markets to foreign trade and investment, it will make China a richer and more open place.
By committing China to world-trade rules, it will entrench market-based reforms and
strengthen the rule of law. And by giving Beijing a seat at the WTO table, it will give it
a stake in defending the world trading system.
more open China is good for the rest of the world too. Business will get better access to
an economy of 1.3 billion consumers that is growing at 8% a year. Everyone will benefit
from a more stable and peaceful China. And WTO members will have recourse to our
dispute-settlement procedures to make sure China sticks to its commitments.
business will only get these benefits if Congress votes for permanent trade relations with
China. I urge Congress to welcome China into the world trading order, at a time when it is
showing a genuine commitment to profound economic reform, rather than leaving it out in
the cold, nursing grievances.
face a big challenge ahead. The WTO is too often misunderstood, sometimes genuinely, often
wilfully. Contrary to what our critics say, we are not a world government of any shape or
form. People do not want a world govenrment, and we do not aspire to be one. But people do
want global rules, and that is where the WTO comes in. Not as a rule-setter: unlike King
Solomon, we do not lay down the law. We are a forum where governments negotiate rules,
which are ratified by national parliaments, that promote freer trade and provide a
transparent and predictable framework for business. And we are an impartial arbitrator on
which member governments can call to hold others to rules to which they have previously
course, we need to put our case better. We also have to listen to our critics more. They
are not always wrong. And we are trying to make the WTO's work even more accessible to the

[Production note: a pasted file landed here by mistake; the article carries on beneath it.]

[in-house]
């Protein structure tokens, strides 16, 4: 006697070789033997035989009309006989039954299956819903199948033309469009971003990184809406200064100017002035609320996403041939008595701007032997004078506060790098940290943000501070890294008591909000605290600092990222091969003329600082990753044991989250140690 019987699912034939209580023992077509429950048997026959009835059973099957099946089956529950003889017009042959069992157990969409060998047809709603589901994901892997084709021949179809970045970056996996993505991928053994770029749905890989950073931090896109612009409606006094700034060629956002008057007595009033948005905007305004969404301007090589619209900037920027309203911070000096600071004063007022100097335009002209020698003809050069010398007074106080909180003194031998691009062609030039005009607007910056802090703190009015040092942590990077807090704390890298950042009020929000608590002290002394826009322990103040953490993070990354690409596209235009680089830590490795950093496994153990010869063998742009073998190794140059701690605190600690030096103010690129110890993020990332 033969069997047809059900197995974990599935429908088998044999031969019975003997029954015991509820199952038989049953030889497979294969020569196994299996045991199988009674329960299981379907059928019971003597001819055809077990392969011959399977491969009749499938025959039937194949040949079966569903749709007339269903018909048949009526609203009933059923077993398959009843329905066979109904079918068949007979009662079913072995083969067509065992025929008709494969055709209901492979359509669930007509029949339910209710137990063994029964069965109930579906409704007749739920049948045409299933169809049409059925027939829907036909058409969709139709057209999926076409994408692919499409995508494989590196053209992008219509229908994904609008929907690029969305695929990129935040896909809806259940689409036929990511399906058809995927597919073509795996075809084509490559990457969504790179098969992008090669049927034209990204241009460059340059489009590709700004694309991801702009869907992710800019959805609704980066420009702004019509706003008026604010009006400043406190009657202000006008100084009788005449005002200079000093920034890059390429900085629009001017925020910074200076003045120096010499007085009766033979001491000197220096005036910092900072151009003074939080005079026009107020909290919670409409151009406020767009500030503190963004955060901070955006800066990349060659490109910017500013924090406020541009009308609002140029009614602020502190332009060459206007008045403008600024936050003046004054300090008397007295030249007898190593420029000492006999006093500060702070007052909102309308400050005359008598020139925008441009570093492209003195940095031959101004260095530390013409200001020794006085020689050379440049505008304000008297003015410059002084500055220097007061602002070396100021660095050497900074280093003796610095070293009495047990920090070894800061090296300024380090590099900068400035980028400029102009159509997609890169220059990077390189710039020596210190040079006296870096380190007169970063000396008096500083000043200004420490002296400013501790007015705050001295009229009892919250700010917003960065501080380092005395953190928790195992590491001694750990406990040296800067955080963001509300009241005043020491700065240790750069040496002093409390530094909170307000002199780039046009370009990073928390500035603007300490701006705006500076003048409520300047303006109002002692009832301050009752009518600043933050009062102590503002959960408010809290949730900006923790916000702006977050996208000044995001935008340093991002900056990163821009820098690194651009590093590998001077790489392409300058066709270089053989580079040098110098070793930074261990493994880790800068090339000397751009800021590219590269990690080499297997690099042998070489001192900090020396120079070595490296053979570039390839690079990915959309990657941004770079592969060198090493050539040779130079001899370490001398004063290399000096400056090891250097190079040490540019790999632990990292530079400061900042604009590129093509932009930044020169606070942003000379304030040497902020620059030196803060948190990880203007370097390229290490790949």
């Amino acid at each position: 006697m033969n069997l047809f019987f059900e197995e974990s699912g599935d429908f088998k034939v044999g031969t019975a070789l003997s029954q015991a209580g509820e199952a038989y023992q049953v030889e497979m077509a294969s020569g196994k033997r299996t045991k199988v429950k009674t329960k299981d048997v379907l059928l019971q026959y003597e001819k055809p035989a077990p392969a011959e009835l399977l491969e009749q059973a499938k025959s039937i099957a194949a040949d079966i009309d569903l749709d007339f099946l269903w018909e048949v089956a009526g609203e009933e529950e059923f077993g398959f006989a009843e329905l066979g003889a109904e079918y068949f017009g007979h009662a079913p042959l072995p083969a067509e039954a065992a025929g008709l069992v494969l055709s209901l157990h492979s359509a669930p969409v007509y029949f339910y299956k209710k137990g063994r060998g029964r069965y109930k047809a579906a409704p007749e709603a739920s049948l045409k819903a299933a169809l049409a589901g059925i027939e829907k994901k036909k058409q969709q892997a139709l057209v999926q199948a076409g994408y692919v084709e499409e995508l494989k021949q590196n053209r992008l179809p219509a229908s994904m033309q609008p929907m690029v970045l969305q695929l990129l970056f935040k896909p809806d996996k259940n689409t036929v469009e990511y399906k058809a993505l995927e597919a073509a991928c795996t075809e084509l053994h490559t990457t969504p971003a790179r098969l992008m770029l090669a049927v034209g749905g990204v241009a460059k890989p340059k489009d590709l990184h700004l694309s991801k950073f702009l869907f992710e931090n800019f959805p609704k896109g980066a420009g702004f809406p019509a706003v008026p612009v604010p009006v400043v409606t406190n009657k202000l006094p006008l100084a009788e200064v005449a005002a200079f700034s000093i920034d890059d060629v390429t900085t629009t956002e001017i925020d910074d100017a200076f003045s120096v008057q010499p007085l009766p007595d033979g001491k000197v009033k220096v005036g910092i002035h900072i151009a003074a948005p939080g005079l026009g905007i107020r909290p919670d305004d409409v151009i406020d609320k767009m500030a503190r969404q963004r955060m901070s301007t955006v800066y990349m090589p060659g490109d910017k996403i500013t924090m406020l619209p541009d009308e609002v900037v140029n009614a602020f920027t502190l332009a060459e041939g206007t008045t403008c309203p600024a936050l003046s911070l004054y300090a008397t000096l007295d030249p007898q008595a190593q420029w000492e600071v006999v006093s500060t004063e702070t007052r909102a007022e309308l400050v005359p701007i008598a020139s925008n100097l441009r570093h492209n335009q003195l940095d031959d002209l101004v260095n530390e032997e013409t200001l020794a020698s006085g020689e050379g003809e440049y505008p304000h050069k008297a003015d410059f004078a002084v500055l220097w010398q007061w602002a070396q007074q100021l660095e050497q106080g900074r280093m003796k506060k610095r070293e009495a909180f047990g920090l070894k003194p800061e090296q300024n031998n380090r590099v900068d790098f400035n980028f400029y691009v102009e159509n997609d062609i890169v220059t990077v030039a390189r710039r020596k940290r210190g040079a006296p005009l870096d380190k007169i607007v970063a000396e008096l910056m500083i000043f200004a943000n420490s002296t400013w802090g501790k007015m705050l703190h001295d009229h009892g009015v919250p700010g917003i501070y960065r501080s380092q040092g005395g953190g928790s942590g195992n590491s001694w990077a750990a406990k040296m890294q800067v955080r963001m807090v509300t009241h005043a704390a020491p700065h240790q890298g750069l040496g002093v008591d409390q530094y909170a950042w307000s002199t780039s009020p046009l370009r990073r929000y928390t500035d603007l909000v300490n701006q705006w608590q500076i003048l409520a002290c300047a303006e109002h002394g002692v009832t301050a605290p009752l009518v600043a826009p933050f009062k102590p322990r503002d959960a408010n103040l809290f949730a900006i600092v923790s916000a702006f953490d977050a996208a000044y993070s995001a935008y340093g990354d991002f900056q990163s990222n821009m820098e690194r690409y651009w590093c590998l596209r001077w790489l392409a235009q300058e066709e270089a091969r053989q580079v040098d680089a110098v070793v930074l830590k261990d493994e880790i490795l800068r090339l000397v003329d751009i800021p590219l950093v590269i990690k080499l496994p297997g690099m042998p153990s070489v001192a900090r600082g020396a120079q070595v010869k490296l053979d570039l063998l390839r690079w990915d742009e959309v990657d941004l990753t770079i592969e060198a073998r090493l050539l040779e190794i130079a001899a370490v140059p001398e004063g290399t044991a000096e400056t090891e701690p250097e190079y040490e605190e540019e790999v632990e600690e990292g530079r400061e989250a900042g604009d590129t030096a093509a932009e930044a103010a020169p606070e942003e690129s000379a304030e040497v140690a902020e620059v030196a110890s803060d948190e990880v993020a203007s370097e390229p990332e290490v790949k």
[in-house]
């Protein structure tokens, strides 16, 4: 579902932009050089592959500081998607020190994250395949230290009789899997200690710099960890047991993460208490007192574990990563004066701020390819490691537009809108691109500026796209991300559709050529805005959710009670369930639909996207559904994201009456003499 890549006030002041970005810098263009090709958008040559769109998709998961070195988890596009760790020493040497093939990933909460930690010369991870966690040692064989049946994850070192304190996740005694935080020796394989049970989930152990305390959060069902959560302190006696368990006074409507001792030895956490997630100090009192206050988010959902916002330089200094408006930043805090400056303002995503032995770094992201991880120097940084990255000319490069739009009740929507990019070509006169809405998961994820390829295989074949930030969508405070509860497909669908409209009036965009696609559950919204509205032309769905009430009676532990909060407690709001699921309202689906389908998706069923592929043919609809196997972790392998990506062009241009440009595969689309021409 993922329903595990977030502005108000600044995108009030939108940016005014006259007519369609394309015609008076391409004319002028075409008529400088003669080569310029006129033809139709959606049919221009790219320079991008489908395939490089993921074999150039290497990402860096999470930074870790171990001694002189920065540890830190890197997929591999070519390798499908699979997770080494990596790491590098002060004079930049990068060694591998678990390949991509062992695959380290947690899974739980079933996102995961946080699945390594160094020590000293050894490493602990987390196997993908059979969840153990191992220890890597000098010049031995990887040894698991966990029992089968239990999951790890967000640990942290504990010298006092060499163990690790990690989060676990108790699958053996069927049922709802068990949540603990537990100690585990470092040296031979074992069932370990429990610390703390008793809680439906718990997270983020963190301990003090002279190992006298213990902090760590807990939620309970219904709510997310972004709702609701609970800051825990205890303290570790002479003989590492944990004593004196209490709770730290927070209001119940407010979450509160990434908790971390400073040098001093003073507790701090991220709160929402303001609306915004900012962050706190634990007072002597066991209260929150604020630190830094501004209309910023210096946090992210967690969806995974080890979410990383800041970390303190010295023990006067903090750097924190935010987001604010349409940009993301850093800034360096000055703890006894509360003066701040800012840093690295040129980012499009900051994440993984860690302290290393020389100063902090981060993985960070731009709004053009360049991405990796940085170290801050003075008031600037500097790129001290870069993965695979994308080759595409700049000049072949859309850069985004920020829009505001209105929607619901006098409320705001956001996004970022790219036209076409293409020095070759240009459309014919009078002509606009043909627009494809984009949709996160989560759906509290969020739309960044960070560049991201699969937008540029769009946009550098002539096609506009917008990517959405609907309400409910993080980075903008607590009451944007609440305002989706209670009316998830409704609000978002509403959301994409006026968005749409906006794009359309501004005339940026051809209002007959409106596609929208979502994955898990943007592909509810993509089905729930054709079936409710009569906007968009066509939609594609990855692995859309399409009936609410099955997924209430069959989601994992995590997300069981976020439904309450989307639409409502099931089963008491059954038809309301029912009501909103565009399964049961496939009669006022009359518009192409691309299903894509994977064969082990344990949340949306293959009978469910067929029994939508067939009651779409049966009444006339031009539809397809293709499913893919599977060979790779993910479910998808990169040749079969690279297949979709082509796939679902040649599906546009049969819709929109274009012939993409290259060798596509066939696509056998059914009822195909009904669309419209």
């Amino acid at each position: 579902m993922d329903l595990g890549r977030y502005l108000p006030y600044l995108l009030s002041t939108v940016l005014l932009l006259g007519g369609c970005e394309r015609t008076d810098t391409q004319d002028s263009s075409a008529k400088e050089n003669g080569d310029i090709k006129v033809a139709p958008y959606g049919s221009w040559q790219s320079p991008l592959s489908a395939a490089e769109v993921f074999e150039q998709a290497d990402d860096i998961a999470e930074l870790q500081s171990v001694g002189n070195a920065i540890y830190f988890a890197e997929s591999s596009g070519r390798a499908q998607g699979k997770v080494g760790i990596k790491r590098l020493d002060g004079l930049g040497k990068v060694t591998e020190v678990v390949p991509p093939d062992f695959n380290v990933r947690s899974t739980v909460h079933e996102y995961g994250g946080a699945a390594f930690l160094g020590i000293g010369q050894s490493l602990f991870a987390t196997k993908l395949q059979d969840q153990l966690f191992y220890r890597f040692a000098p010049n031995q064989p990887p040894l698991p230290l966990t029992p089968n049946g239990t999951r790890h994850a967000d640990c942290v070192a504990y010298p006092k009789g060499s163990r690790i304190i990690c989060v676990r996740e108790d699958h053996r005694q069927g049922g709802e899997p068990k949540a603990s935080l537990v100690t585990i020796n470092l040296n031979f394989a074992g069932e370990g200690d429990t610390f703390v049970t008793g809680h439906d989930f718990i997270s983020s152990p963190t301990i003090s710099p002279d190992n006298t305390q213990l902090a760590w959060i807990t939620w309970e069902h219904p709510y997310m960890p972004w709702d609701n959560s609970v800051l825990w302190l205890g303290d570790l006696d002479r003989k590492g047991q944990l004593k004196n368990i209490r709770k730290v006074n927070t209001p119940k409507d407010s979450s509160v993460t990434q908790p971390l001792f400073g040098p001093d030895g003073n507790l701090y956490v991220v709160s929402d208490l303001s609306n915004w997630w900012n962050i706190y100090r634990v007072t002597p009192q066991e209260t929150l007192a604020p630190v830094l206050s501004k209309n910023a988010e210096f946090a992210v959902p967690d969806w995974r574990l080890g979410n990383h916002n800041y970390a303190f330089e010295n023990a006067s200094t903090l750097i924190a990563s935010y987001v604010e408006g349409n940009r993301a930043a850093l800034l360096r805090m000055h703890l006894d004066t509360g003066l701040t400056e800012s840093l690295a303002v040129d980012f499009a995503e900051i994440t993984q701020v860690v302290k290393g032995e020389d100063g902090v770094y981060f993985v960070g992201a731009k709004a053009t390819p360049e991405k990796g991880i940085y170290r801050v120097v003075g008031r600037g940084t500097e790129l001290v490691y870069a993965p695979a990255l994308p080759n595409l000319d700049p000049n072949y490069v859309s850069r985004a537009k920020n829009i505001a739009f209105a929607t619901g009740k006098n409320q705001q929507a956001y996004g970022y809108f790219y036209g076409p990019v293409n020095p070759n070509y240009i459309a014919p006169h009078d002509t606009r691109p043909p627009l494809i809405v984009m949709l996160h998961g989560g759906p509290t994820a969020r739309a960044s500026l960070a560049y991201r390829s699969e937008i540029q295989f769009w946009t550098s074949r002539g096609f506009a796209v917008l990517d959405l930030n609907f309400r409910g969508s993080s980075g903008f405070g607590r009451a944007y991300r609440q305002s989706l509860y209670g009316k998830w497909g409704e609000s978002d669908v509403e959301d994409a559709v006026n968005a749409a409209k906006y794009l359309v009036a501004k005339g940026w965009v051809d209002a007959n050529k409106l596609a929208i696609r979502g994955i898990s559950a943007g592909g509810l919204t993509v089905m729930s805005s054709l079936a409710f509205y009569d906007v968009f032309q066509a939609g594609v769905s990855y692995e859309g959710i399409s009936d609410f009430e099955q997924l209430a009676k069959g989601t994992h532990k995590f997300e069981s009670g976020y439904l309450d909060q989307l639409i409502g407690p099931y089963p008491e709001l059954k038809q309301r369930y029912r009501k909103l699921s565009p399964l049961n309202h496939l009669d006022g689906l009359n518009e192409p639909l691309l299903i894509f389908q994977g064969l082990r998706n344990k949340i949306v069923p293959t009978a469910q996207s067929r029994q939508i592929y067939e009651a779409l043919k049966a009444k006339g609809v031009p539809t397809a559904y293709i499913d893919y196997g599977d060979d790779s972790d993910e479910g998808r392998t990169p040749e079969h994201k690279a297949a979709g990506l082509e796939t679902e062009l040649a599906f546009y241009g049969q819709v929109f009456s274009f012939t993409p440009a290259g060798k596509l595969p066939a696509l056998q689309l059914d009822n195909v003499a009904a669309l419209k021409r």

man and woman in the street. We are constantly improving our website, www.wto.org. We
welcome public scrutiny. We have nothing to hide. But we can do better. We must.
so, we cannot succeed alone. We need others to speak out on our behalf too. That is where
you can help. Businessmen are not doing enough to promote freer trade. There is no shame
in trumpeting your role in making Hungary, or Mexico, or Thailand, or South Africa, or
many other countries better places. There is no shame in pushing hard for a new round of
trade liberalisation. Free trade are not ugly words. On the contrary. Freer trade helps
pay for the things we value most: jobs, health, education, a cleaner environment. Every
mother wants the best the world can offer when her child is sick. Freer trade also
promotes freedom and buttresses our security and peace. One of the great things about the
80s and 90s is that so many more people, from Eastern Europe to South Africa and South
America to Asia, finally became free. We owe it to themand to ourselvesto
match that political freedom with economic opportunity. The WTO also upholds the rule of
law instead of the law of the jungle. We need more champions. I hope you will join us in
fighting for a better world.